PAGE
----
Wednesday, November 17, 2010

Look Back, Pt. 1

My study group, or Group Four, as we affectionately called ourselves, was made up of 21 people from all backgrounds and abilities. Since I wrote earlier about one member of the group who met with Karma in the form of a Boston teacher, it is only fair to tell the rest of the story. After the Boston instructor commanded this woman, D., to learn the dialogue kinesthetically, i.e., while performing the posture, or even while walking, DAMN if she didn't do just that. Her next presentation was a vast improvement, even though she tripped up near the end. A couple more clinics, and she delivered one of the most difficult dialogues (Triangle) nearly word-perfectly. I don't know about the rest of the group, but I was absolutely gobsmacked at the change. From then, D. went on to deliver each posture's dialogue with a minimum of stress, almost matter-of-factly. I think a certain Boston teacher deserves a standing ovation. As does D.
The other marked evolution in our group was U., who was an ESL student, and was so concerned about getting the dialogue right that she had effectively paralysed herself. It was quite hard to watch her struggle, and sometimes break down crying, when she'd mix up some words. She was taken aside by the estimable Lynn W., a senior teacher and staff member, and I never learned what happened during these dialogue coaching sessions, but U. came back transformed. By the end of posture clinics she was laughing, in tune with the students, and even offering corrections to inattentive demonstrators (uh, sorry about that one, U. I was distracted by a chandelier).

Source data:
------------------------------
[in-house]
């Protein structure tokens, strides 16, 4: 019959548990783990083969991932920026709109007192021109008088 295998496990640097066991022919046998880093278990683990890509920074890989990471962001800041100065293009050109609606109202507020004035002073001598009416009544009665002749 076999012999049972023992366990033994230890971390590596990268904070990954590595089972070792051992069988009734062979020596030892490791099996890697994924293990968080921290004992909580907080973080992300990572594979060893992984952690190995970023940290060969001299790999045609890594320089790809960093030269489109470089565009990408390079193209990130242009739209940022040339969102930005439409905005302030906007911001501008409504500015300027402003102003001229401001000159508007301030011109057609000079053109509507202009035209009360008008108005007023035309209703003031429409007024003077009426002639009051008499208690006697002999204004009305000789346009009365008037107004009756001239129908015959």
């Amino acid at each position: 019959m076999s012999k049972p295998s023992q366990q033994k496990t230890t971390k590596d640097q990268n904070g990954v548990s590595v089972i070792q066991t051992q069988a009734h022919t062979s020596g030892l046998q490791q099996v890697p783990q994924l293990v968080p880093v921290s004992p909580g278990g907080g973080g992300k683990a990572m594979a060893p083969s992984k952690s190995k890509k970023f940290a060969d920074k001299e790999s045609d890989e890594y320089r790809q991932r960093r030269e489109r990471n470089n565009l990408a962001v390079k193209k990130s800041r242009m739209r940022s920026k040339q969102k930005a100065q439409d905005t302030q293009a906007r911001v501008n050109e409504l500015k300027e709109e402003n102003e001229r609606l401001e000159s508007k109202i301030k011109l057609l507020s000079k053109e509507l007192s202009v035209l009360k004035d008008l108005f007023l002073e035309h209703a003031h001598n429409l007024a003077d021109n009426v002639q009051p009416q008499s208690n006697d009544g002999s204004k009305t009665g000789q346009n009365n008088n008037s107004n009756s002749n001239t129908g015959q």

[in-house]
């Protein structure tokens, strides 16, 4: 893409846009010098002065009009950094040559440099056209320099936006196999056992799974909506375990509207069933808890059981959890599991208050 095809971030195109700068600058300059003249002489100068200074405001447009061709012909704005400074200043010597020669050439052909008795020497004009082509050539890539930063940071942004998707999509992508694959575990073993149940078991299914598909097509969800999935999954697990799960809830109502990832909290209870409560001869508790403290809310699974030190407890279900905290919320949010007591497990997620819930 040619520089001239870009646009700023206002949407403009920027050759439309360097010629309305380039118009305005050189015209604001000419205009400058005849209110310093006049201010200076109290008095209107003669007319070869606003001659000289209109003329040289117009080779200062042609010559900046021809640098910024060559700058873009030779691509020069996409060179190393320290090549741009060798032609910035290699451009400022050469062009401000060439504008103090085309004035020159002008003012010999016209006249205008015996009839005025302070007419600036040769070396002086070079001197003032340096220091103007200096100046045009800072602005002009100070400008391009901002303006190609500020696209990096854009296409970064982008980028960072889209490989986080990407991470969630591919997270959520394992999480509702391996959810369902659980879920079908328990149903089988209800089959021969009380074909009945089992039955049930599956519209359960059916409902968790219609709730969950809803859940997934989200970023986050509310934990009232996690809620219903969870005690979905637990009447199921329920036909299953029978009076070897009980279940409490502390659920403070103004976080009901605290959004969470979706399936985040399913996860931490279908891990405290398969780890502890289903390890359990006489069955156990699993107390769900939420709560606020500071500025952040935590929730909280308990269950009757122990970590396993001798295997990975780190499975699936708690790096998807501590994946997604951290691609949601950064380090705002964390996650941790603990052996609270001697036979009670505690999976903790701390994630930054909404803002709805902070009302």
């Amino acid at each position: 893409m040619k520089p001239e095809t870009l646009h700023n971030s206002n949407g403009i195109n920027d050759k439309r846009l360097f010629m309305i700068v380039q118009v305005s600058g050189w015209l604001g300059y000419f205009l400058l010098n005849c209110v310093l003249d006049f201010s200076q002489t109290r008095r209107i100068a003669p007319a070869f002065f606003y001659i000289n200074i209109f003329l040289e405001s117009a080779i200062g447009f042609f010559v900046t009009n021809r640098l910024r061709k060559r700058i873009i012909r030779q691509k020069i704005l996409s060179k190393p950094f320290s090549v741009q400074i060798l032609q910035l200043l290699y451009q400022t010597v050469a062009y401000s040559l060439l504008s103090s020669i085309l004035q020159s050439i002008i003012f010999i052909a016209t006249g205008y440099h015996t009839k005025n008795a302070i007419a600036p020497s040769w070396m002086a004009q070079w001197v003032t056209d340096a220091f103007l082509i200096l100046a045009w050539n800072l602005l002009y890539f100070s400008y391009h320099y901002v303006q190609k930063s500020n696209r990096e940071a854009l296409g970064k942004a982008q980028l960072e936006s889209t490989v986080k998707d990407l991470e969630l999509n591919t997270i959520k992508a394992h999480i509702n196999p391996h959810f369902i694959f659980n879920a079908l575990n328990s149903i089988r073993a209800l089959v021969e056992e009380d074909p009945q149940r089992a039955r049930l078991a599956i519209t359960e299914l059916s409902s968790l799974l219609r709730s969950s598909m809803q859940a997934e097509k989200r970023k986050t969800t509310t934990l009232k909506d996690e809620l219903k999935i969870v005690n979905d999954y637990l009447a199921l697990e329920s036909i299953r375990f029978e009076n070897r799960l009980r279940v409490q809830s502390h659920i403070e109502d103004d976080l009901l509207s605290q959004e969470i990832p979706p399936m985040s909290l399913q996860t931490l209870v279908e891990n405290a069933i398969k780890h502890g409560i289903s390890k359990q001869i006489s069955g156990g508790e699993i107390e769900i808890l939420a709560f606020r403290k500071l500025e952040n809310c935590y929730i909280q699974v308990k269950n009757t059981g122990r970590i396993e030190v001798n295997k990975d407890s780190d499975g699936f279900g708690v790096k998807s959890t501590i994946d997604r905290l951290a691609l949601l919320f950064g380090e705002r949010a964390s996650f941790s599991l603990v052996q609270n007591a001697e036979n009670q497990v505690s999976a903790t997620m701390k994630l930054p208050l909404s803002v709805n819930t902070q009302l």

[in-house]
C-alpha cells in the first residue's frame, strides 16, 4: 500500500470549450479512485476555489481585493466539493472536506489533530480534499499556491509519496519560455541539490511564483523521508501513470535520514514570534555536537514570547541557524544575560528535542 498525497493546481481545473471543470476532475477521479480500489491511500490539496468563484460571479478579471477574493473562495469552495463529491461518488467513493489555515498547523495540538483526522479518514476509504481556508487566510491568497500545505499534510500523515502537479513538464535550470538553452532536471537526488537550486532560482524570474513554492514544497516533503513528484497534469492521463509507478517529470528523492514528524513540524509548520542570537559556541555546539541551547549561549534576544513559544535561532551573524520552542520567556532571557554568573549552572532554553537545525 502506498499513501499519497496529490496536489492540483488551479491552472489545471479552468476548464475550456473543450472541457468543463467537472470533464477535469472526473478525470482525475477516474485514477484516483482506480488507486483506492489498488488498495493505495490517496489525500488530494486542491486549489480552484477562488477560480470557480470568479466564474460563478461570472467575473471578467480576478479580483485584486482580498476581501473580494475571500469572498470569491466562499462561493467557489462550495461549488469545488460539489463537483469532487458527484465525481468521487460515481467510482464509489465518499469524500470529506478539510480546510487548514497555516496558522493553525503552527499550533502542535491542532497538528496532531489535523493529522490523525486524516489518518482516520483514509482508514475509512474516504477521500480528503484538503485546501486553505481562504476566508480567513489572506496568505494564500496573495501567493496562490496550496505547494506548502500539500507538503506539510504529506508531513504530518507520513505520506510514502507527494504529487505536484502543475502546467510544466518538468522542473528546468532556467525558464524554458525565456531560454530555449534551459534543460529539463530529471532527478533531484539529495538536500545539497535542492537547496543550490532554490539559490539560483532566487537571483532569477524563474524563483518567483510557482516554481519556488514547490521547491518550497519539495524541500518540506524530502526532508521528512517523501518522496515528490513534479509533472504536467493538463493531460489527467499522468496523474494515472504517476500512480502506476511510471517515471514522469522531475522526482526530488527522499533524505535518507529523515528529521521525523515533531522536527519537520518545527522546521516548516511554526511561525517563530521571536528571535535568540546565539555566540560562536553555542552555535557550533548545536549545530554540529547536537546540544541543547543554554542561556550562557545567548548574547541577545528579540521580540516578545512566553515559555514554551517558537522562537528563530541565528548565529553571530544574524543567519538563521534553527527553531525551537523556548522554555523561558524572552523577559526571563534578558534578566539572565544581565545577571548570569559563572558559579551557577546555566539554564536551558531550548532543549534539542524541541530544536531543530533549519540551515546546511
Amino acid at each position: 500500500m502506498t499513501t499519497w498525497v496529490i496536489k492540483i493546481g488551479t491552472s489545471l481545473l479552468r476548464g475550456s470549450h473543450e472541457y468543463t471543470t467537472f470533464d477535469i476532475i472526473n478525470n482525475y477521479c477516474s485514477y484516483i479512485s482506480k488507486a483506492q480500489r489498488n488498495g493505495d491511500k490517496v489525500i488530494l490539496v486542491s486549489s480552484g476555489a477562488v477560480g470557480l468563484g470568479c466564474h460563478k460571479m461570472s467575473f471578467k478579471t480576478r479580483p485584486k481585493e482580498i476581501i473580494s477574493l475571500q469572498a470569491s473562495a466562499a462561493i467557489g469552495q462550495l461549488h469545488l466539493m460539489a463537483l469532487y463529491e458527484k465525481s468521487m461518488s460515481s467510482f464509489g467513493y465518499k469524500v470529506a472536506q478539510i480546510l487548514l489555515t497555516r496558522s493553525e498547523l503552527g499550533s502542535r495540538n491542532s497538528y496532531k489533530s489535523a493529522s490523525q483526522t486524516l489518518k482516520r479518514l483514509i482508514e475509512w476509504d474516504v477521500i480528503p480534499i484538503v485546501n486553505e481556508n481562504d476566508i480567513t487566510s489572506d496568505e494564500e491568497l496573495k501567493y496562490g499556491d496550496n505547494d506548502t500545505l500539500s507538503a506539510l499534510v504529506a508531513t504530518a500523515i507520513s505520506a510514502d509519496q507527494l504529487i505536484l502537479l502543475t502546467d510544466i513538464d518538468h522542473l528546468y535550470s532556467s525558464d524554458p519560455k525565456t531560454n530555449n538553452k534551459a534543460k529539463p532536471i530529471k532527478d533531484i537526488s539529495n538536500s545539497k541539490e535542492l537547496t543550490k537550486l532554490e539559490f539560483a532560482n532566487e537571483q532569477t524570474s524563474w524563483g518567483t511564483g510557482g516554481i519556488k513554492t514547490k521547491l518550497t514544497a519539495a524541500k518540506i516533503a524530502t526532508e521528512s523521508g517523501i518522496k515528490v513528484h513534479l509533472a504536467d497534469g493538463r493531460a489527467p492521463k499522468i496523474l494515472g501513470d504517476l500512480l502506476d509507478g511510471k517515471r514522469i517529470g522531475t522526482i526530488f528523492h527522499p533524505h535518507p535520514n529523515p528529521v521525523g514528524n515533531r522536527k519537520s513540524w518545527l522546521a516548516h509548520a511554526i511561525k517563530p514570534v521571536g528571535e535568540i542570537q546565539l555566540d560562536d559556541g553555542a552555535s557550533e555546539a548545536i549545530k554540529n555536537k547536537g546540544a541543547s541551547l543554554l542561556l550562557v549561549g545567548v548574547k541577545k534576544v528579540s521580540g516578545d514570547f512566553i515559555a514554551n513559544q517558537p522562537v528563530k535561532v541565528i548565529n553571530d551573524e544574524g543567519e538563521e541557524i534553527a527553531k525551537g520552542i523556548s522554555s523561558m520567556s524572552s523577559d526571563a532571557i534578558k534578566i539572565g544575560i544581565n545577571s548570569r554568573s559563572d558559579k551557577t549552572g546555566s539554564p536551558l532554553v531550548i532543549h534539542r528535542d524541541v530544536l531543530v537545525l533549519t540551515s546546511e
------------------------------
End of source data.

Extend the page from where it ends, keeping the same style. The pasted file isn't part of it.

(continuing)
I will always be in awe of certain trainees with exceptional dialogue presentations (hello, Fed, Chelsea, Brian, Heather, and Chrissy) -- yet in some way it is almost more awesome to witness these transformations. I wouldn't have believed them possible, that's for sure.

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